I have left Lewis’s large map with a servt. to be carried to your office tomorrow morning. it is the 29. half sheets which contain very accurately his survey of the river & no more. mr King being with me this morning I gave them to him to be reduced to a scale of 20. miles to the inch for engraving. Mr. Pringle has declined the place of Attorney general, it is therefore now in my power to...
Your two favors of July. 31. came to hand yesterday. I have no hesitation in approving of the purchase recommended by Genl. Sumpter, but I retain the papers a post longer to make myself acquainted with them. indeed the volume of my mail is such that subjects which require any consideration cannot be dispatched during the single evening & morning of the post’s stay. hence I shall generally on...
Your’s of the 14th. came to hand yesterday. I do not see that we can avoid agreeing to estimates made by worthy men of our own choice for the sites of fortifications, or that we could leave an important place undefended because too much is asked for the site. and therefore we must pay what the sites at Boston have been valued at. at the same time I do not know on what principles of reasoning...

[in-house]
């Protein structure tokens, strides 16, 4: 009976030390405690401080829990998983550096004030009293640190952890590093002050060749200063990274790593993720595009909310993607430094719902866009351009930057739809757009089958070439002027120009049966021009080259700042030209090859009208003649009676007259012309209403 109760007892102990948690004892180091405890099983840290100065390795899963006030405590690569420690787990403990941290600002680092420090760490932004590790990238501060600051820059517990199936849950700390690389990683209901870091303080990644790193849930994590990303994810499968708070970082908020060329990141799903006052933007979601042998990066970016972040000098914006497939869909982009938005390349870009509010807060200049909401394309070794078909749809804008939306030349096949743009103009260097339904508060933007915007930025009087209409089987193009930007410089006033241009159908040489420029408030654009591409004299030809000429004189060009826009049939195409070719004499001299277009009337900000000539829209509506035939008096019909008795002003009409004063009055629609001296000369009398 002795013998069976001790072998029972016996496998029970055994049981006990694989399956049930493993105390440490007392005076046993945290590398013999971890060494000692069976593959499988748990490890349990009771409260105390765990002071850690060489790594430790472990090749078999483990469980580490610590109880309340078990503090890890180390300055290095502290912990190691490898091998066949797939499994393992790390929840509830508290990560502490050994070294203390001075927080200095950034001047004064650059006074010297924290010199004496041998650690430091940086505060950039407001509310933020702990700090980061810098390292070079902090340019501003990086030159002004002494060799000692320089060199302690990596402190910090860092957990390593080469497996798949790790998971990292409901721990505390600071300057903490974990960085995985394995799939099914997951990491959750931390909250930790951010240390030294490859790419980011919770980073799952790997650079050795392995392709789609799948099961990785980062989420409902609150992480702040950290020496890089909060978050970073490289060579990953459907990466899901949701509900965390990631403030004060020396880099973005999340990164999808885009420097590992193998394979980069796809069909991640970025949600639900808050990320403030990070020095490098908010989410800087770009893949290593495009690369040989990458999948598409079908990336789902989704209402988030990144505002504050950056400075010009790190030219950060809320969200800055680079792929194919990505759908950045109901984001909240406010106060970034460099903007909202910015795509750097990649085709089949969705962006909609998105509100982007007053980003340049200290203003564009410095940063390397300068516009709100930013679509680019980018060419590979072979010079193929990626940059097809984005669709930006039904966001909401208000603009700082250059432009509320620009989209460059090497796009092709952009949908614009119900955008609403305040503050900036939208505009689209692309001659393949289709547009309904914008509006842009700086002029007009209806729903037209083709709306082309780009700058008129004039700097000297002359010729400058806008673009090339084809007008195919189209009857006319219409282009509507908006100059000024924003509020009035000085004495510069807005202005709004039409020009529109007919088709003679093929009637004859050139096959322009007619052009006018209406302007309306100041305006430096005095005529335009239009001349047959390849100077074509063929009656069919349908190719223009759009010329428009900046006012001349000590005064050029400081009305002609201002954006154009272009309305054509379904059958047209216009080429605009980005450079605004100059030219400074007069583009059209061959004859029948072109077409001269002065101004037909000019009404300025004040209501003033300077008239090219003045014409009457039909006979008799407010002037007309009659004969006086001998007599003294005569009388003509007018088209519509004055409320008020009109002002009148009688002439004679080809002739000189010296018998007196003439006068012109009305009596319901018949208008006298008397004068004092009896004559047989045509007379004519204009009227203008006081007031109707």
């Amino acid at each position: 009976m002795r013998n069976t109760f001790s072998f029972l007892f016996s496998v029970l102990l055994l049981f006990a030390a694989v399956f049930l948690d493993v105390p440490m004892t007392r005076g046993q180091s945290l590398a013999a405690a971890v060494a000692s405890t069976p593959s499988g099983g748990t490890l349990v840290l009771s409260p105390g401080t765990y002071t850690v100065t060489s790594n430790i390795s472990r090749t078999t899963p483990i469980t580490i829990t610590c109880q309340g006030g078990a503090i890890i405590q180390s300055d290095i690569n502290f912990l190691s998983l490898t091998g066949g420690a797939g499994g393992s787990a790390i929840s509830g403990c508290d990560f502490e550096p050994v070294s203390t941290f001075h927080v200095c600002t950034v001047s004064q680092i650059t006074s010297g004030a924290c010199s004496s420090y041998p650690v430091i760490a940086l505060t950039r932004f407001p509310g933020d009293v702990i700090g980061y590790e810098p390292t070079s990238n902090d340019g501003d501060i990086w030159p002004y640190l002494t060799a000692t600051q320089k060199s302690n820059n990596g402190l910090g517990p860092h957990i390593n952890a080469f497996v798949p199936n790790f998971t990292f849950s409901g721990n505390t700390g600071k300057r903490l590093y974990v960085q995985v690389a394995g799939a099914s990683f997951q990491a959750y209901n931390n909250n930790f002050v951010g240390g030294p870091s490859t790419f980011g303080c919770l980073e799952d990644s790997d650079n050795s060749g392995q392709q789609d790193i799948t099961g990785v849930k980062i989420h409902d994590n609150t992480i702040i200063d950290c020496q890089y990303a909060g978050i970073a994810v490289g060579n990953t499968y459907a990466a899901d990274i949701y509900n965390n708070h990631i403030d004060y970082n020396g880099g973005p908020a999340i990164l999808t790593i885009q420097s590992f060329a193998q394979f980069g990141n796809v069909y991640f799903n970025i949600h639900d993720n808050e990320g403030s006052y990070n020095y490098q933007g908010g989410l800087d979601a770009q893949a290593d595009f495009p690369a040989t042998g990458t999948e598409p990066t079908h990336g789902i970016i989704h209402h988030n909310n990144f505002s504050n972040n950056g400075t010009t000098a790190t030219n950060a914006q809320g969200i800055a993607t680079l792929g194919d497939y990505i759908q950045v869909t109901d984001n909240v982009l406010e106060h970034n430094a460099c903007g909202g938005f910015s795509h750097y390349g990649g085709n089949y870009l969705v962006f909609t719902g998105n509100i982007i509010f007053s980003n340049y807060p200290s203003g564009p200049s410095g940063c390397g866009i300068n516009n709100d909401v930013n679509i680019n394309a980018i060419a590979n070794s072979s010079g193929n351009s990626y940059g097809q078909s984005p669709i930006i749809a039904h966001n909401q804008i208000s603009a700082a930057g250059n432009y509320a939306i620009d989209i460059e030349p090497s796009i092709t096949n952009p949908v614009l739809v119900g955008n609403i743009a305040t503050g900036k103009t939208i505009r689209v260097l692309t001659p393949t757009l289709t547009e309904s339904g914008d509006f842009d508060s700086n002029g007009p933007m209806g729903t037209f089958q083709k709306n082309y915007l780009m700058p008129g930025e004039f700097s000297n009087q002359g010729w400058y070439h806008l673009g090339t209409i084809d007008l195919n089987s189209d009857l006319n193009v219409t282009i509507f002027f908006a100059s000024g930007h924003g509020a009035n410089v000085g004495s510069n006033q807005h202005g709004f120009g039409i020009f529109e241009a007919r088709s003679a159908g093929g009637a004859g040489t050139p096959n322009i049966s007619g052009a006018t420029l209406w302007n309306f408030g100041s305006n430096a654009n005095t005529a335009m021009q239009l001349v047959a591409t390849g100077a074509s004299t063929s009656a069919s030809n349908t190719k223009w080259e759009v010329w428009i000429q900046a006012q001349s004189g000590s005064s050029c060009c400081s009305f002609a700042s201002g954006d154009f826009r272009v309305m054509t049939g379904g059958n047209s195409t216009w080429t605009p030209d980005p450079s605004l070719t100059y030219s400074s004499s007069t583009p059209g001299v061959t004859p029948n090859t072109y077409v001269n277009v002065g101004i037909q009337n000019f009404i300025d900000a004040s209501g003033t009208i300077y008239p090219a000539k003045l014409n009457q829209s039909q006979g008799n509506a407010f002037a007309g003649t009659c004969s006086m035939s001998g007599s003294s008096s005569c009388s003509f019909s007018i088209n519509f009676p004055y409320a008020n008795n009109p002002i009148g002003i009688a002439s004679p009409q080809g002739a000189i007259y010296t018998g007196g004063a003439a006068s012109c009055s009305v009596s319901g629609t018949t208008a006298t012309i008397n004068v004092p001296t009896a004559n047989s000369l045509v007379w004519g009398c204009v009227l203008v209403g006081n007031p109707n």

Your letter of Aug. 31. dated so soon after your departure gave me hopes that the sufferings at sea of mrs Dearborne and yourself, if any, had been short. I hope you will both find Lisbon a pleasant residence. I have heard so much of it’s climate that I suppose that alone will go far towards making it so; and should the want of the language of the country lessen the enjoyment of it’s society,...
The division of Louisiana into districts relating to the military as much as to the civil administration, will you be so good as to consider those proposed by Governor Harrison, and we will then consider the subject. my idea would be not to fix precisely the dividing line between the districts, as we have not information enough for that, but to use such a mode of designation for these as we do...
I inclose you more militia resignations, as also a petition of Benjamin Dame of Newington praying the discharge of his son under age enlisted in the army. this being a matter of right, and not of discretion in us, which he might effect by a Habeas Corpus, I hold it a duty that he be discharged. if I recollect rightly we did the same in a similar case on some former occasion. Accept assurances...